ST. LOUIS -- While Yadier Molina begins a three-year countdown to retirement this year, Carson Kelly sits patiently behind him, still waiting for his turn.
Opportunity is about the only thing slowing Kelly these days, as he once again ranks among the top catching prospects in baseball. A year after topping MLB Pipeline's positional list, Kelly enters 2018 second, behind only Indians catcher Francisco Mejia.
:: Top 10 Prospects by Position ::
Kiebert Ruiz (Dodgers), Sean Murphy (A's), Jake Rogers (Tigers), Jorge Alfaro (Phillies), Chance Sisco (Orioles), Danny Jansen (Blue Jays), Zack Collins (White Sox) and Victor Caratini (Cubs) round out the top 10.
Kelly, who made his Major League debut in 2016, joined the Cardinals for the final two months off the '17 season. He served as Molina's backup and logged 14 starts, 162 innings and 75 plate appearances. The limited exposure hindered Kelly's ability to find much offensive traction, and he finished the year with a .174/.240/.217 slash line. He's still looking for his first big league home run.
"It's a learning experience," Kelly said. "It was different for me [playing part time], but I think what I experienced [last] year is really going to help me coming into next year. I made a lot of adjustments this offseason with my workouts and my approach at the plate and catching and everything. A little bit more power. More power and more consistency. With maybe not getting at-bats every single day, it's going to be an adjustment. Being very consistent and simple with my approach and my swing is going to help me out in the long run."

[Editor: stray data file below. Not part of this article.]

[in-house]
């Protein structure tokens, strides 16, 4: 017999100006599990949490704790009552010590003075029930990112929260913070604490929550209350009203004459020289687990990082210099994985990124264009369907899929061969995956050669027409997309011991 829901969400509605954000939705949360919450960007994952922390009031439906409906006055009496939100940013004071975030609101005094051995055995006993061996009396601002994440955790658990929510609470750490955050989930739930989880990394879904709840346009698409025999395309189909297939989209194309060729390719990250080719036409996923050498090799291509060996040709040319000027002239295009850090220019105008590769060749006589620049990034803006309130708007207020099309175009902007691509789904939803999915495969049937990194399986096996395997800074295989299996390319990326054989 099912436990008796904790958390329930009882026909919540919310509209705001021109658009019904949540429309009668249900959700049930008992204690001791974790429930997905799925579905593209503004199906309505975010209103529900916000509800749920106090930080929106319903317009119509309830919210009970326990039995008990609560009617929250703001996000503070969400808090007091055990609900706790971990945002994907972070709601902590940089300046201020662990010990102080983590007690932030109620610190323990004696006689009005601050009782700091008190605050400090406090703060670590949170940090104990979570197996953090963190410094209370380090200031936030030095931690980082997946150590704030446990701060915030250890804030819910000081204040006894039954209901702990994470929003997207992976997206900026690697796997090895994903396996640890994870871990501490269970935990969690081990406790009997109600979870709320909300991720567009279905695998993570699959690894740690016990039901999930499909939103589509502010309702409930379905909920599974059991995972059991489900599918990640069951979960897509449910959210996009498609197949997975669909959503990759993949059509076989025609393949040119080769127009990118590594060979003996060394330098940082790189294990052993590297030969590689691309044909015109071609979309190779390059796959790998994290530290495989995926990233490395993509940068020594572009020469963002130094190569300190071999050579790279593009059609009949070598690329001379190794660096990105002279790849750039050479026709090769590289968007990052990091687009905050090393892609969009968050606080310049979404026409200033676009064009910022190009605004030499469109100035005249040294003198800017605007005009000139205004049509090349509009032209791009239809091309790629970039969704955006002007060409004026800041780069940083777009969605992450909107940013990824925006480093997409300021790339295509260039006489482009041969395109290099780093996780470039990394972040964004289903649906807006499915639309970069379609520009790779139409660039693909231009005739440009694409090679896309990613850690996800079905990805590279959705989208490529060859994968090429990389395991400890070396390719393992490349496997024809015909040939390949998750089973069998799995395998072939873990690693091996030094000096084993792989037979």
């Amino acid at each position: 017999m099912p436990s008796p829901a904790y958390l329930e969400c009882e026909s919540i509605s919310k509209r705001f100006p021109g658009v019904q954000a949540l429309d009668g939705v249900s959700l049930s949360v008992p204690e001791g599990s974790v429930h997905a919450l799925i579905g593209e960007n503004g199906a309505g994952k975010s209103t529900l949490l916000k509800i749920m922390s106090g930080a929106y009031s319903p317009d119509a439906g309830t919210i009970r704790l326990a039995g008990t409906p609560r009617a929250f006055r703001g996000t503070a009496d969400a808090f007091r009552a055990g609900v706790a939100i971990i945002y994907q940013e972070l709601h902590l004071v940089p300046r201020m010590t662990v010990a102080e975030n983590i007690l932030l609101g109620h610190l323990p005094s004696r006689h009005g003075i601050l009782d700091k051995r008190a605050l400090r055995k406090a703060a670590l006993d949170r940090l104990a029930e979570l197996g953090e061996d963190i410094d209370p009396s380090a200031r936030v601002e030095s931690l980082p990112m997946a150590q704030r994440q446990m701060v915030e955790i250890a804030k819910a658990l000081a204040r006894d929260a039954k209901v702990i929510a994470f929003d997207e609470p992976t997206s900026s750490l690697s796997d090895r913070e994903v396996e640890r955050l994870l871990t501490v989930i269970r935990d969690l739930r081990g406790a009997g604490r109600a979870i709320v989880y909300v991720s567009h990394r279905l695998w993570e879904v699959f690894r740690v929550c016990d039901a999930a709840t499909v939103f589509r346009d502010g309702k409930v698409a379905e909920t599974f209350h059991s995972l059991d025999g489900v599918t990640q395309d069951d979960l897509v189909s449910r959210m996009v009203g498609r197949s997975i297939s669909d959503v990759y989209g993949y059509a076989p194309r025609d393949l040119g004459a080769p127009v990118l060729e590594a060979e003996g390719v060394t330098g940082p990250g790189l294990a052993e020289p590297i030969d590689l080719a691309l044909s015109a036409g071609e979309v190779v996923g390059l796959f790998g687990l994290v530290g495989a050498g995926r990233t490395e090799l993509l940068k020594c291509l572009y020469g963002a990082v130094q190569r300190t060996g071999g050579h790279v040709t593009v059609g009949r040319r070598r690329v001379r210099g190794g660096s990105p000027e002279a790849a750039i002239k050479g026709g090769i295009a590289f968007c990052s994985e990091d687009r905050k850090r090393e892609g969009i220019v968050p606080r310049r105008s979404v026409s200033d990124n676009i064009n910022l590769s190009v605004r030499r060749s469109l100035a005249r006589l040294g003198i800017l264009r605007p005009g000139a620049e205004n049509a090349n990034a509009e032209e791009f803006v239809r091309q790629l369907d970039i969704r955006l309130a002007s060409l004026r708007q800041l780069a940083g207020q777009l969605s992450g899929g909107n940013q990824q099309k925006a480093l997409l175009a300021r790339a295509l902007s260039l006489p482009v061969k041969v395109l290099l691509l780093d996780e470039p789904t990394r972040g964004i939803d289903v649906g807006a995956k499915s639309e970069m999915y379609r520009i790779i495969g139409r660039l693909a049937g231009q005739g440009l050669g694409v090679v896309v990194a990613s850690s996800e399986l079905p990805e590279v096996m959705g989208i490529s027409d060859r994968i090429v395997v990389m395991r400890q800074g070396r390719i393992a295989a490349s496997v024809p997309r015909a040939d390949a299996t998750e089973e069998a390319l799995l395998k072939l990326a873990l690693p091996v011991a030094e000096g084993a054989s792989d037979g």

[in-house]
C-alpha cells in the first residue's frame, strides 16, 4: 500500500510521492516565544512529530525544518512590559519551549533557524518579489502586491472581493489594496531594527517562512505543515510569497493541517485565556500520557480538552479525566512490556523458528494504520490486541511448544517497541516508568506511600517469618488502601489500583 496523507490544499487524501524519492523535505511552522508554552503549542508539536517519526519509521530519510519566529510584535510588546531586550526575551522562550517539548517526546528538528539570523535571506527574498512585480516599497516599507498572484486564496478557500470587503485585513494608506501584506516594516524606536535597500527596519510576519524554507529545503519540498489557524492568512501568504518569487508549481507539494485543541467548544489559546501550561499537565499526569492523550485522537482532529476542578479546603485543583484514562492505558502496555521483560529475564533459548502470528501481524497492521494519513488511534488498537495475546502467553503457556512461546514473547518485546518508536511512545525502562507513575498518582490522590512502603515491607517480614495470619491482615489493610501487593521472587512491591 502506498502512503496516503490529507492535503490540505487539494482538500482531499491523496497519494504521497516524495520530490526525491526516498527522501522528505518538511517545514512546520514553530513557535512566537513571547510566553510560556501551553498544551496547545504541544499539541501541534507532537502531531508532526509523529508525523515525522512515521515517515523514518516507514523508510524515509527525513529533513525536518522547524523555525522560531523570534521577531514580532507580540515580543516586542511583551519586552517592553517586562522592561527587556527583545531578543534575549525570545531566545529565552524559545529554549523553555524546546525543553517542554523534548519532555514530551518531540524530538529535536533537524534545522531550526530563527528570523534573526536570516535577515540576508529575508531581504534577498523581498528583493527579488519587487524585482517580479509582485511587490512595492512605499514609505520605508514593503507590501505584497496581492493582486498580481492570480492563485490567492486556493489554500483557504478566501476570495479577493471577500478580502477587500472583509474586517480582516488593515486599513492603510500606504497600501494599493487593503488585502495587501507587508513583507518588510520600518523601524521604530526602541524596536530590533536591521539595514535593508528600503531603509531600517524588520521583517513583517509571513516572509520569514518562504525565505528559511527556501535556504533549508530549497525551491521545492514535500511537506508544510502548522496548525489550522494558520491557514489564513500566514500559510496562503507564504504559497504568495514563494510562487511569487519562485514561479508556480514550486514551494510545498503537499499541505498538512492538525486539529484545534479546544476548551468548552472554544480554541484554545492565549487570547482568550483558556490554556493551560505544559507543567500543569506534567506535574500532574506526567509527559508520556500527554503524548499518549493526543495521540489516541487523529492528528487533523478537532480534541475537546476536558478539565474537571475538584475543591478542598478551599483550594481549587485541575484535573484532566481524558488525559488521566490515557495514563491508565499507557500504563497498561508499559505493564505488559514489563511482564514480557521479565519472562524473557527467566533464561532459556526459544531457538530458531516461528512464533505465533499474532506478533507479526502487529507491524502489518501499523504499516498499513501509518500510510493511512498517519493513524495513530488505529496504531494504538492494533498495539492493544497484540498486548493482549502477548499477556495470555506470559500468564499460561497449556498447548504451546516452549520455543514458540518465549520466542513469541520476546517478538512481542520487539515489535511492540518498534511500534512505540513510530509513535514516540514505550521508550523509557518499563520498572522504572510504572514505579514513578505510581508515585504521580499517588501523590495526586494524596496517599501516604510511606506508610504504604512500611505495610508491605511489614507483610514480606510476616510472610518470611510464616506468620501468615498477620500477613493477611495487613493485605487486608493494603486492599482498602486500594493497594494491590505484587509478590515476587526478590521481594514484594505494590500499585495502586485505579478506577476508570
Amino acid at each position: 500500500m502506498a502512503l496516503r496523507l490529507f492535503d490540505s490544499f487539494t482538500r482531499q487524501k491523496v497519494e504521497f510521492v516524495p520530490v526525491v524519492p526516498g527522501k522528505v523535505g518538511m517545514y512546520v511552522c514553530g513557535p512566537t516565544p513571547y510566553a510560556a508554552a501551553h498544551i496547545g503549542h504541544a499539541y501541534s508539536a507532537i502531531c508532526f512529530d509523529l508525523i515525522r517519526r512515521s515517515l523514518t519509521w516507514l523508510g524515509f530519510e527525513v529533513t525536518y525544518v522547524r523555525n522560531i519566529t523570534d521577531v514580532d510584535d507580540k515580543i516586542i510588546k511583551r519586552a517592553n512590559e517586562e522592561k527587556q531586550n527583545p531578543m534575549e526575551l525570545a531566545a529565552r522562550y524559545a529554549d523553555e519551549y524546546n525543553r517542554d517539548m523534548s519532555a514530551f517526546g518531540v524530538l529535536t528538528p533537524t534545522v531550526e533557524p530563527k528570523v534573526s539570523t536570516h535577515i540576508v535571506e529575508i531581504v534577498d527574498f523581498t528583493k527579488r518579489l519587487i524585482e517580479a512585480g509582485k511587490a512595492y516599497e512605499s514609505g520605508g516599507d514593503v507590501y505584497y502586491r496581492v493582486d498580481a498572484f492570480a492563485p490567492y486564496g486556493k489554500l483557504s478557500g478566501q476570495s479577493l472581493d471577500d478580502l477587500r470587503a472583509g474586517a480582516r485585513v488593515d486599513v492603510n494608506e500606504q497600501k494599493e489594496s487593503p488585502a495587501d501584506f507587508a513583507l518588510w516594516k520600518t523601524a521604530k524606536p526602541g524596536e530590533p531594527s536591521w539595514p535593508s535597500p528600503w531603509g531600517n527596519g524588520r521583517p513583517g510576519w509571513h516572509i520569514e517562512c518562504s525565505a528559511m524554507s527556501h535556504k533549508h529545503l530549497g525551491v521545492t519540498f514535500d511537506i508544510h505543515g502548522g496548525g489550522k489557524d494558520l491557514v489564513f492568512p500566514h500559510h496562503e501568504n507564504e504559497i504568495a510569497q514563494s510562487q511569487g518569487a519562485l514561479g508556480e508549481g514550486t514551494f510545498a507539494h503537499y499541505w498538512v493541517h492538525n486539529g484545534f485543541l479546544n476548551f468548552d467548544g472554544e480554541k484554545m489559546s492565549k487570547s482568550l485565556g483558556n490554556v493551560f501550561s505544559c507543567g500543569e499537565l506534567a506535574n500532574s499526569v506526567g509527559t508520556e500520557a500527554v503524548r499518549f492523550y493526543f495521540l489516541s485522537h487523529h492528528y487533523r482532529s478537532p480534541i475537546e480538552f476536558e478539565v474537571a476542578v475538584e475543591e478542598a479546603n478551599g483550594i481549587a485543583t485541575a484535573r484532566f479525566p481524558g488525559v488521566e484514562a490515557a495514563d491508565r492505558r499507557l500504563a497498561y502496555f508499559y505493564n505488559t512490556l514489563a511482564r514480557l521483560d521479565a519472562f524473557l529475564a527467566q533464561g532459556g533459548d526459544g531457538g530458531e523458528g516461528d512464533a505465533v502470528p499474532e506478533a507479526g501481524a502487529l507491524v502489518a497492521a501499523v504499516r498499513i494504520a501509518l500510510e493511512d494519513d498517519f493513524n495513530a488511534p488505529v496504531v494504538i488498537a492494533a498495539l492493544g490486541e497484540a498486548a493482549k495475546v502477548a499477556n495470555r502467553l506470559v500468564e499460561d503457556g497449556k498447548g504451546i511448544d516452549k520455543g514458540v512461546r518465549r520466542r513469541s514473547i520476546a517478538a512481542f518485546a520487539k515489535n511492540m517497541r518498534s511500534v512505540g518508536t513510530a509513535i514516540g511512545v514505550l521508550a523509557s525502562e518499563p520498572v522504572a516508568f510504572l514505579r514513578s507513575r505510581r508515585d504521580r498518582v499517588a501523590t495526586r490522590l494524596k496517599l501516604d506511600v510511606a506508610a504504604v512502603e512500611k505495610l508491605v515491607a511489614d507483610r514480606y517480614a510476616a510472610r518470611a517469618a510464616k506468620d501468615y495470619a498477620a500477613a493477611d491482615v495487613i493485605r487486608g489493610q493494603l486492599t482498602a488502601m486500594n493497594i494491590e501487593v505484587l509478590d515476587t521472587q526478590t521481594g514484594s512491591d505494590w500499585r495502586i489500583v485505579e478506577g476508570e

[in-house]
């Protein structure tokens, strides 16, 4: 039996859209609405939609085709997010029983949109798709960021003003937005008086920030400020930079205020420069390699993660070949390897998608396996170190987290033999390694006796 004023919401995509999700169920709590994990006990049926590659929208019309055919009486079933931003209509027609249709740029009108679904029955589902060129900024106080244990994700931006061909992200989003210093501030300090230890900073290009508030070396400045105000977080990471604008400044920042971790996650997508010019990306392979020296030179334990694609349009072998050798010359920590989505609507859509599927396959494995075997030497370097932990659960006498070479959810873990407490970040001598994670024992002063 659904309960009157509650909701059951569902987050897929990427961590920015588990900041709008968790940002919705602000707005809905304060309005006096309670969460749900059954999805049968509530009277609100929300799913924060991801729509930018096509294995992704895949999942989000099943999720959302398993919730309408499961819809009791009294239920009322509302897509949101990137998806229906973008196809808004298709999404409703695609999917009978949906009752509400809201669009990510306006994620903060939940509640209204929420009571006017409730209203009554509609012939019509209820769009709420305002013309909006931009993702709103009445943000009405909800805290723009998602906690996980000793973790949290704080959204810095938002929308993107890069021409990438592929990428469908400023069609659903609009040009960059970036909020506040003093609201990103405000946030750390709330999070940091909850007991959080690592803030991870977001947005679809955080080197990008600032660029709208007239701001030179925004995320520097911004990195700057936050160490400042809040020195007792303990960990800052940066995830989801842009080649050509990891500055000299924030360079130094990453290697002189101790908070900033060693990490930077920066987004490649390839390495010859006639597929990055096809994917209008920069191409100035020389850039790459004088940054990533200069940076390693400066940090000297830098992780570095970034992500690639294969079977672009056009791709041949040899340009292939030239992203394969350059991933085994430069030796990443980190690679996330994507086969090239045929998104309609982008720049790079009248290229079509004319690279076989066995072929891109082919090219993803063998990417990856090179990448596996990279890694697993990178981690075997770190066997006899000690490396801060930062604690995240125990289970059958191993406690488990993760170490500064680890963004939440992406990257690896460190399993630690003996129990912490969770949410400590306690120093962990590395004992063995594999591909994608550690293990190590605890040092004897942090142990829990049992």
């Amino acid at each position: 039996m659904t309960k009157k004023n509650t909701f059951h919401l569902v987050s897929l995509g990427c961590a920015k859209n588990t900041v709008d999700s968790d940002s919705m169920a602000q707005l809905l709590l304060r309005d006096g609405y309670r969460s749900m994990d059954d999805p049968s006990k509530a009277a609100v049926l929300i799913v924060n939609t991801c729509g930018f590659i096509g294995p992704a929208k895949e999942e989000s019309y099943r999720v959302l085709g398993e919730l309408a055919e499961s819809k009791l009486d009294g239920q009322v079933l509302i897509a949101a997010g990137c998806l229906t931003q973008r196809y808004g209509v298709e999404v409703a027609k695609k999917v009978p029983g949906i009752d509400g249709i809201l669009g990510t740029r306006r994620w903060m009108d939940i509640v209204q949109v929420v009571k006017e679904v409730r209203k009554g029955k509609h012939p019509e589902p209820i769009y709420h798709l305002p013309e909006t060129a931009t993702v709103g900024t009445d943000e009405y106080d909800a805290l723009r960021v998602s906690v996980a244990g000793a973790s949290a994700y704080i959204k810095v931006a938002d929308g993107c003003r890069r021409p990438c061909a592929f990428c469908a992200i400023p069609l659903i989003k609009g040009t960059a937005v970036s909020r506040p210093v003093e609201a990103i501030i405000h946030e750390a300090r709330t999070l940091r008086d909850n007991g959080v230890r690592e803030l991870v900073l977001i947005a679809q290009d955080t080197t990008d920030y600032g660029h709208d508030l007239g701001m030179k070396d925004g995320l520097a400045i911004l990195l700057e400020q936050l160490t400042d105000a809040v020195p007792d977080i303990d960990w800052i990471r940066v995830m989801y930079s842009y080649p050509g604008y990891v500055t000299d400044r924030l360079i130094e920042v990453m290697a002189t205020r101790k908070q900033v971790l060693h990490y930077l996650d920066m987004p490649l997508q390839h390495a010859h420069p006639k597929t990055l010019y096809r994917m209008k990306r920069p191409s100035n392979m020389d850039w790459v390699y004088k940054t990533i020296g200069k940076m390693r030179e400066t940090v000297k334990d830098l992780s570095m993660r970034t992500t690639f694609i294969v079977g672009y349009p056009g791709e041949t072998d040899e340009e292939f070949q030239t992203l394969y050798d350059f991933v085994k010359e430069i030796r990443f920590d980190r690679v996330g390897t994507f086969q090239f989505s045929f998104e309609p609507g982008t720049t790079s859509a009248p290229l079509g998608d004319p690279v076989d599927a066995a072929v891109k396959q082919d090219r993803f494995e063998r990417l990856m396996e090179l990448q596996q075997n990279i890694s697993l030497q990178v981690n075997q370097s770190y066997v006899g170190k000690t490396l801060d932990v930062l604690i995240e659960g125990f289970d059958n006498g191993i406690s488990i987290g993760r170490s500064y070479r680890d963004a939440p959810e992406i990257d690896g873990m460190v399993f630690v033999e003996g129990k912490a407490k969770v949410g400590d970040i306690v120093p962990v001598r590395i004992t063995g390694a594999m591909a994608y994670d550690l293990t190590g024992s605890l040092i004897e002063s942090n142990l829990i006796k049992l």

One of two catchers currently on the Cardinals' 40-man roster, Kelly is projected to open the season with St. Louis. Playing time will again be sporadic, as the Cardinals do not anticipate reducing Molina's workload significantly this year. Molina has started at least 128 games behind the plate in eight of the past nine seasons.
However, at some point over the next three years, the Cardinals will begin to focus more on the future. That will mean more on-field exposure for the 23-year-old Kelly. That's why the Cardinals have been intent on holding on to the young catcher despite widespread trade interest.
For now, Kelly said he hopes to soak up whatever he can while working behind arguably the best catcher of this generation, and he's adjusted his preparation to match his current role.
"It's being ready when the opportunity presents itself," Kelly said. "Who knows what is going to happen in the future? I think this offseason, simplifying a lot of my game and my workouts and putting myself in the city here has opened up a lot of doors for me. I think I'm going to be in a great spot come Spring Training."